The IWM London has had on a major refit - by Foster & Partners architects - which opened in 2014 to coincide with the centenary of the start of World War I. The Central Hall is still the attention- grabbing repository of major artefacts: guns, tanks and aircraft hung from the ceiling (not least a Harrier GR9 that saw action in Afghanistan). Terraced galleries allow this section of the museum to also show a Snatch Land Rover from Iraq and an Argentine operating table from the Falklands. The already extensive World War I gallery has been expanded, and leads into the original displays for World War II.
The museum’s tone darkens as you ascend. On the third floor, the Holocaust Exhibition (not recommended from under-14s) traces the history of European anti-Semitism and its nadir in the concentration camps. Upstairs, Crimes Against Humanity (unsuitable for under-16s) is a minimalist space in which a film exploring contemporary genocide and ethnic violence rolls relentlessly.
|Venue name:||Imperial War Museum||Contact:|
|Opening hours:||Daily 10am-6pm (last admission 5.30pm)|
|Transport:||Tube: Lambeth North|
|Do you own this business?|
Pick a dateto
A foot in Jesus sandal protrudes from under a police van, while an officer looks smirkingly on. A man stands in Hyde Park: on his head is a paper bag printed with instructions on what to do in the event of a nuclear attack. One reads: ‘Kiss your loved...Photography Until Sunday September 4 2016 FreeRead more
Things to do
Fighting Extremes: From Ebola to ISIS
The experiences of British personnel involved in the Ebola crisis and fight against ISIS in the Middle East are explored for the first time through objects and interviews at the Imperial War Museum. The exhibition features a film interview with Corporal...Exhibitions Until Sunday November 13 2016 FreeRead more
Peter Kennard: Unofficial War Artist
A look at the work of one of Britain's most important political artists, this exhibition is the first major retrospective of Peter Kennard's 50-year career. Learn more about the motivations and methods behind his iconic artworks and how key images are...Mixed media Until Monday May 30 2016 FreeRead more
Things to do
Visions of War Above and Below
The development of flight and aerial warfare provided a new perspective for artists. The works in this exhibition span a timeline from World War I to twenty-first century conflicts and encompass surreal depictions of aircraft as creatures, abstract views...Until Sunday September 25 2016 FreeRead more
Things to do
Real to Reel: A Century of War Movies
We seem to have a fascination with the perspective war films can bring to our understanding of actual conflicts. This exhibition lifts the lens to peer into the relationship between horrific real life testimonies and artefacts and how they re-emerge as...Exhibitions Friday July 1 2016 - Sunday January 8 2017Read more
Average User Rating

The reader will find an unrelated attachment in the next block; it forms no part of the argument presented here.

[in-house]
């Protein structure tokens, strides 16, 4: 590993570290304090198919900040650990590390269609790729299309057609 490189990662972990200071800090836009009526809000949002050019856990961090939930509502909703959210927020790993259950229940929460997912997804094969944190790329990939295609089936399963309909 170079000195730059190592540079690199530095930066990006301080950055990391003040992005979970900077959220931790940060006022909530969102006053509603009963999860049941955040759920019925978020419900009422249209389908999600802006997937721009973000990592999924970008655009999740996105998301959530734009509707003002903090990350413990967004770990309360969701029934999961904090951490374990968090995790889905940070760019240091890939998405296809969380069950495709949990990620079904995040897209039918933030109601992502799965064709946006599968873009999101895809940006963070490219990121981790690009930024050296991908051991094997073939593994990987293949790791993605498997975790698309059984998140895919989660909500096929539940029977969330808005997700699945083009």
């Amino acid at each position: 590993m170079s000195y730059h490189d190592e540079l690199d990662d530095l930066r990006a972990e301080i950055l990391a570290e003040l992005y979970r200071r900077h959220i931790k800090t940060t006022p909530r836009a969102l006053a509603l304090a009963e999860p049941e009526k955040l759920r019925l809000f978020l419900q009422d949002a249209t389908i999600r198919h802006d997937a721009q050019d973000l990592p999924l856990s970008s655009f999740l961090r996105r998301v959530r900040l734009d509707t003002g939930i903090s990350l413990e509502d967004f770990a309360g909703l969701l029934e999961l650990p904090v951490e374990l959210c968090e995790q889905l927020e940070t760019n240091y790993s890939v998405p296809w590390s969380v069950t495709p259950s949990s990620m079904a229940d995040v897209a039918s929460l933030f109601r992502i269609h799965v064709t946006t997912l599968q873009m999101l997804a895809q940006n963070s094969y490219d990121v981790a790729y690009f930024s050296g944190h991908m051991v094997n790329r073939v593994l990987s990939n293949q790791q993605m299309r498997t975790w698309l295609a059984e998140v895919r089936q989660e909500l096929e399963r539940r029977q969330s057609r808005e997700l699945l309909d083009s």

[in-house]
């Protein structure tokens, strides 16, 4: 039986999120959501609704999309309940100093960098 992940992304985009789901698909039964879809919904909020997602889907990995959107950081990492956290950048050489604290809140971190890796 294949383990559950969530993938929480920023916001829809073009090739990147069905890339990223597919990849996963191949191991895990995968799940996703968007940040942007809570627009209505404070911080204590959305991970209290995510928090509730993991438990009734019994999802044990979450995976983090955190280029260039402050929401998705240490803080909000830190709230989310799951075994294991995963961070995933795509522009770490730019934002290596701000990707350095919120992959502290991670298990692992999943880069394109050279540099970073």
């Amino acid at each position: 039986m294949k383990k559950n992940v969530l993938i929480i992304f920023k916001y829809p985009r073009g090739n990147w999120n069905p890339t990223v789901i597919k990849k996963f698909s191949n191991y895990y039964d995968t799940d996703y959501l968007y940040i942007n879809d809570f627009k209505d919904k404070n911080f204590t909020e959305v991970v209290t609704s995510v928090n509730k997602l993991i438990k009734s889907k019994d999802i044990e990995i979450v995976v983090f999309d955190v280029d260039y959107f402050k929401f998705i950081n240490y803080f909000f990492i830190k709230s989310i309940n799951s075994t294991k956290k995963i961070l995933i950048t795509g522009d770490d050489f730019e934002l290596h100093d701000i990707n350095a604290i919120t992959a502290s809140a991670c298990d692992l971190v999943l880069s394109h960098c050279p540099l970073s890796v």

4.1 / 5
- 5 star:13
- 4 star:7
- 3 star:2
- 2 star:1
- 1 star:2
it is free. it is packed full of awesome. and the cafe is decent too! I love this place, it really paints a picture of how life was from times of the first world war and at times is truely harrowing. The reconstruction of the trenches is particularly poignant. The only bad thing i can say about this is the walk to it from the station doesn't really showcase London at it's finest!
Its got everything .. rain or shine ... roses ..swings ... fruit trees .. walks .. cafe .. aeroplanes ... bombs.. you name it
The Museum has changed in design over the past few years, I visited it a few years ago. The building layout is not as efficient as I remembered, but the content is still very interesting with the primary focus on the World Wars. The Holocaust exhibition is particularly shocking and is very well detailed. It is a shame they got rid of the old WWI Trench feature, as I had always felt that this was one of the primary attractions of the museum. It is arguably a bit one dimensional in terms of the artefacts and historical information on show – I found there was too much text to read. Whilst this is perfect for a war historian, it does not branch out to the public so much. An enjoyable and informative experience nonetheless.
The IWM used to be my favourite museum in London, even sneaking ahead of the much larger and grander Natural History Museum. However, as Abe C has said and I mentioned on their website pre-refurbishment, the new building works have almost ruined it.
Before you were struck with awe as you entered the museum and saw all the tanks seemingly rolling towards you and the planes flyinh up above, silhouetted against the great glass ceiling. When I enter it now I feel like I am in some sort of building site with the natural light blocked out by a huge and currently empty platform. It is too grey, dark and most of the best vehicles have been removed from the entrance.